President Muhammadu Buhari and Vice President Yemi Osinbajo have been dragged to court over their failure to “make public details of their assets, specifically, property and income, contained in their asset declaration forms submitted to the Code of Conduct Bureau (CCB) since assuming office.”
Buhari, Osinbajo, 36 state governors and their deputies were dragged to court by the Socio-Economic Rights and Accountability Project (SERAP) over the supposed offence.
In the suit number, FHC/ABJ/CS/65/2020 filed last Friday, SERAP asked for “an order for leave to apply for judicial review and an order of mandamus to direct and/or compel President Buhari, Vice-President Osinbajo, 36 state governors and their deputies to make public their summary of assets; disclose whether they have had any reason to review and update their asset declarations submitted to the CCB, and if the declarations have been made as constitutionally and statutorily required.”
It also sought for “an order to compel President Buhari, Vice-President Osinbajo, 36 state governors and their deputies to disclose whether they have received any confirmation of the verification of their asset declarations by the CCB and to disclose whether they have taken any steps to encourage members of their cabinet to also submit their asset declarations to the CCB, and to make such declarations public.”
The suit followed SERAP’s Freedom of Information (FoI) requests dated 3 January 2020, expressing concern that: “The non-public disclosure by public officials of their summary of assets undermines the effectiveness and integrity of the constitutional and statutory obligations to submit asset declarations, especially given that declarations are designed to curb grand corruption, and weakens the public trust in the asset declaration regimes.”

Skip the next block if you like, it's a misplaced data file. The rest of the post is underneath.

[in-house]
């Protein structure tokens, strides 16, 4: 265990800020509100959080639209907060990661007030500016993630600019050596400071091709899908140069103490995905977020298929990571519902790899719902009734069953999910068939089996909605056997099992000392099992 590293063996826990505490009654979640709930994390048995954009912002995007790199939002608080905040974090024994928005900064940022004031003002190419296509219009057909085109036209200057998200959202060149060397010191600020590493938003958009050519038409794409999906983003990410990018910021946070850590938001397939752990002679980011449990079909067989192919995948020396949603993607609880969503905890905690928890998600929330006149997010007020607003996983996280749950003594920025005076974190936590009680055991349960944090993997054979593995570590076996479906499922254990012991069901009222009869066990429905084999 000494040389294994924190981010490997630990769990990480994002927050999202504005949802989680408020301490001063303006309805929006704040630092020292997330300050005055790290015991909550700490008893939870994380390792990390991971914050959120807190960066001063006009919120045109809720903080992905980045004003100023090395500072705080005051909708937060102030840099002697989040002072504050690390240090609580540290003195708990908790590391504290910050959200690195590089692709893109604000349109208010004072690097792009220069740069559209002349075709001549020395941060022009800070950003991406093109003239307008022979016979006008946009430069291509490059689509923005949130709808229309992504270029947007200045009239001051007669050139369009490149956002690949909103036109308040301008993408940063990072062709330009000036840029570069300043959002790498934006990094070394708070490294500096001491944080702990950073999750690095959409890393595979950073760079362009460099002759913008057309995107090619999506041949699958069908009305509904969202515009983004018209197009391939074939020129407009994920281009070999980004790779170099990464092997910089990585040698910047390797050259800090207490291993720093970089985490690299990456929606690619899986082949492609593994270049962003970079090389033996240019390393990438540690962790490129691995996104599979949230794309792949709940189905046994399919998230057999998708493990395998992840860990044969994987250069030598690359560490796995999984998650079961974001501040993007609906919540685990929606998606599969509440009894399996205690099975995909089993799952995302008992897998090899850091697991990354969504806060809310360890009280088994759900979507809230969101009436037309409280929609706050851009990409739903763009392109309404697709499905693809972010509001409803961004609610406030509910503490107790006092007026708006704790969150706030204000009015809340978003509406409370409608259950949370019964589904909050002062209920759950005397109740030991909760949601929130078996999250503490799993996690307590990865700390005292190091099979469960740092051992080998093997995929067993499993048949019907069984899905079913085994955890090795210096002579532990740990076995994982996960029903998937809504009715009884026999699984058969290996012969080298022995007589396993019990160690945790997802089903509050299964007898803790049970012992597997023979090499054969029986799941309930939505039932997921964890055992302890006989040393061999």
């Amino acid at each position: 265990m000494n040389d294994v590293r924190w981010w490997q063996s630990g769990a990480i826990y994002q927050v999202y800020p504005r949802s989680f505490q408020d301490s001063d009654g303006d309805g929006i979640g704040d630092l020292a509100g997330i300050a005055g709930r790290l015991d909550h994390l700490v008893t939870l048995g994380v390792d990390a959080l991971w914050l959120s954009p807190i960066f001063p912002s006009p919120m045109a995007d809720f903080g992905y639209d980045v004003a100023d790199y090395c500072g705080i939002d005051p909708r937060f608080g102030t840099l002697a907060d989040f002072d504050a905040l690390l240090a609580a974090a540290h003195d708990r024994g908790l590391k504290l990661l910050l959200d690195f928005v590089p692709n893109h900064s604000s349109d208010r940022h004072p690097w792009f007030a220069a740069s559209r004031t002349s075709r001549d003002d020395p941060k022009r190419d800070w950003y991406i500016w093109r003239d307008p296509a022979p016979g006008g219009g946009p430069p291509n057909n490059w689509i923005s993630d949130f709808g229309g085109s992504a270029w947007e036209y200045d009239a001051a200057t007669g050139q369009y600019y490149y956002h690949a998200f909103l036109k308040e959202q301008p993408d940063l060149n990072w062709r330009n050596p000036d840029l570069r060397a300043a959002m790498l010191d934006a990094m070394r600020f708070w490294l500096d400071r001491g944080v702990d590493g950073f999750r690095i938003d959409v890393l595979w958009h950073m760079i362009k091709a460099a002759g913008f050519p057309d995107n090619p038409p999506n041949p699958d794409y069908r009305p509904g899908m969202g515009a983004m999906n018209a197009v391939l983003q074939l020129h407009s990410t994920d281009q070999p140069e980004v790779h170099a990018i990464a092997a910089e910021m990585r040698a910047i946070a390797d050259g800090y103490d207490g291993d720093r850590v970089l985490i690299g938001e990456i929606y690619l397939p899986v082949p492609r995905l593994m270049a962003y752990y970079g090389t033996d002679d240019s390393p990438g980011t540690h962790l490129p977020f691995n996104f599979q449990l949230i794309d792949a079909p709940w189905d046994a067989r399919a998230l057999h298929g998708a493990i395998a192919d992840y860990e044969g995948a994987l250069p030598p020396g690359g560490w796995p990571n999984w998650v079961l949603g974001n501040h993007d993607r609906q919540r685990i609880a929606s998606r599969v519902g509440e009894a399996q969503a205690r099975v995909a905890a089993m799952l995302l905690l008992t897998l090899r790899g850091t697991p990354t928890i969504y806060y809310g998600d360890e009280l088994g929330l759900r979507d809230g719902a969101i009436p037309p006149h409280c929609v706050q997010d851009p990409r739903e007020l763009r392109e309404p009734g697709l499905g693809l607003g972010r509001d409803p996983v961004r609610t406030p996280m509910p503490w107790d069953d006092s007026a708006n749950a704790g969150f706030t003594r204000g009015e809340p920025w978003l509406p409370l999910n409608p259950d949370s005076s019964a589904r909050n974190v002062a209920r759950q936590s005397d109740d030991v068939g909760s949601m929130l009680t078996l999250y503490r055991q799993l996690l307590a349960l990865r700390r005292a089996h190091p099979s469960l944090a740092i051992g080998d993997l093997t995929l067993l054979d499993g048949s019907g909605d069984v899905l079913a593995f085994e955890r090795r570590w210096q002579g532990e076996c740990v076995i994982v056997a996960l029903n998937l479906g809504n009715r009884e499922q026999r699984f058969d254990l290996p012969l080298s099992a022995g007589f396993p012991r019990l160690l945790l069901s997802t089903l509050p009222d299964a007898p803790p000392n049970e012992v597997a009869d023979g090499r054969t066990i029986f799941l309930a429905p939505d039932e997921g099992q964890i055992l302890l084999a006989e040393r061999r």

According to SERAP, only two states—Lagos State and Niger State—have responded to its FoI requests. But both states declined the requests to make public the assets of their governors and deputies, on the ground, that “the FoI Act is inapplicable to state governments, their agencies and officials, and that only houses of assembly of states are constitutionally empowered to make laws on public records of states.”
Also, while reacting to SERAP FoI request to President Buhari, Mr Femi Adesina, Special Adviser to the President on Media and Publicity had said: “SERAP asking the president to declare publicly, on the basis of what law? The president will do what the law requires of him and what the law requires is that he should declare his asset which he has done. Declaring publicly is not in our laws; it can only be a voluntary thing.”
SERAP is also seeking: “a declaration that the failure of President Buhari, Vice-President Osinbajo, 36 state governors and their deputies to provide SERAP with the requested information on their assets constitutes a breach of SERAP’s right under the FoI Act, 2011, and such further order(s) the Honourable Court may deem fit to make in the circumstances.”
SERAP suit was filed by its counsel, Kolawole Oluwadare.
No date has been fixed for the hearing of the suit.
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